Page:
According to the Institute of Internal Auditors, North America, the mission of an internal audit is “to enhance and protect organizational value by providing risk-based and objective assurance, advice, and insight.”
Management systems, like the International Organization for Standardization (ISO 14001 ISO 9001), provide guidance. They specify documented schedules for internal audits.
They stress that those audits should occur at planned intervals, but they do not recommend a certain frequency. Nor do they state which processes should have a yearly internal audit.
The reason? Each organization must establish the frequency that is appropriate for the business. Your organization can perform audits monthly, quarterly, twice a year, or once a year.
Here are some factors to consider when designating the frequency of internal compliance audits.
How Complex Are Your Processes?
Most standards do not require an organization to audit all processes every year. But you’ll find that it’s a common practice to do so.
Some organizations schedule their audits over a three-year time period. They do this, even if their management systems are well-established.
In most cases, the complexity of your processes influences your audit and compliance. You need to consider the following factors as they pertain to your organization.
Quarterly or Twice a Year
You should audit high-risk and other crucial processes at least quarterly or twice a year. Your compliance auditor will recommend auditing newly developed processes quarterly.
Audits become less frequent as process become refined and stable. Likewise, an organization should audit processes quarterly or twice a year if they have a history of deficiencies or “glitches” in the system.
Once a Year or Twice a Year
Low-risk process audits can occur once a year or every other year. Well-established processes fall into the low-risk category if they run well.
Another factor influencing the frequency of auditing is your budget. Regulatory compliance is also an influencing factor, as are your customers’ requirements.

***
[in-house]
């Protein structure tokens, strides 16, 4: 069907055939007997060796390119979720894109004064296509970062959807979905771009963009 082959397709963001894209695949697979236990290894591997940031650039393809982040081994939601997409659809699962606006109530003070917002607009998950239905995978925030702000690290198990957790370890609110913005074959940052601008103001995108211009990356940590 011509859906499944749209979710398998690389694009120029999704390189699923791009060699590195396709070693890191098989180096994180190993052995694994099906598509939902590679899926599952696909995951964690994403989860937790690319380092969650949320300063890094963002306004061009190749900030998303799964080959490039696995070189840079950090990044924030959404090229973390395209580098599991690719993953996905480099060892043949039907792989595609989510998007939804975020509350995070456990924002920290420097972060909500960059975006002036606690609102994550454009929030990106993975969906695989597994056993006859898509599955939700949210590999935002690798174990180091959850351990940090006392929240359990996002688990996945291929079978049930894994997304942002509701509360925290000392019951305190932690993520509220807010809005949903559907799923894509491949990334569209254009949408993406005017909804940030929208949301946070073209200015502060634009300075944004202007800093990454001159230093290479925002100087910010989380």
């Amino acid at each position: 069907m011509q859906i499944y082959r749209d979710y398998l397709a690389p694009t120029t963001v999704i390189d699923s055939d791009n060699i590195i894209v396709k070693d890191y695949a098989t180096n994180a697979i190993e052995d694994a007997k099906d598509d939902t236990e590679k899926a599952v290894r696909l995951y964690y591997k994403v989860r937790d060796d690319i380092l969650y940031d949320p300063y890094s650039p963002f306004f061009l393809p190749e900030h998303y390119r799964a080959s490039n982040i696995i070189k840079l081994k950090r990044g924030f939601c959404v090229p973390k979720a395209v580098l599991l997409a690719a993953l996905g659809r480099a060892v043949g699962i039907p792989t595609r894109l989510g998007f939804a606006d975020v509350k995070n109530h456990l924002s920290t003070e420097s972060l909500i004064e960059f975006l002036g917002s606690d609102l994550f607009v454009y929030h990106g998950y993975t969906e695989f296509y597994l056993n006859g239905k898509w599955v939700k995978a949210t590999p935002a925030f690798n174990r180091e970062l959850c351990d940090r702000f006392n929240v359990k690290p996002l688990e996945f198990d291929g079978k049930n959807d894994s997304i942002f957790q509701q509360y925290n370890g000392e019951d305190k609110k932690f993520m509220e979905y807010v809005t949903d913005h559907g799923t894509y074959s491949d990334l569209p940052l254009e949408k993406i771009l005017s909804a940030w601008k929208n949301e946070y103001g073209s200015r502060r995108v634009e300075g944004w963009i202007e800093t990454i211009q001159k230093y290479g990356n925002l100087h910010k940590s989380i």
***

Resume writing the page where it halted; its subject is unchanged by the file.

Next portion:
For instance, your company may hold a certification from an industry standards organization. If so, you must conduct an annual internal audit. The audit ensures that you remain in compliance.
Part of your risk-management solutions may include internal audits for quality assurance. For example, audits of products before you ship them out to clients and customers.
Auditing control measures may include internal auditing of production procedures and products. These audits can occur on a monthly or weekly basis as needed.
Institute a Rational Schedule
When establishing a practical internal audit schedule, organizations need to review several things. They should understand their processes, management systems, and other relevant requirements.
From there, they can set a schedule in place that fits their needs. There is rarely a need to audit every process all at once. It is more practical to spread internal audits throughout the year.
Auditing too much at once is a daunting task that only leads to errors in reporting.
Set Your Own Rules for Internal Compliance Audits
All in all, there are no hard-set rules for often you should perform an internal compliance audit.
Organizations, like ISO 14001 and ISO 9001, provide guidance and recommendations. They provide the base from which you build your internal audit schedule.
If you have any questions about internal compliance auditing, please contact us.
Sagacent Technologies offers technology management and support, including proactive/preventative maintenance, onsite and offsite data back-ups, network and security audits, mobility solutions, disaster planning and emergency business resumption services. The company serves clients of 10 to 150 employees within the Silicon Valley region.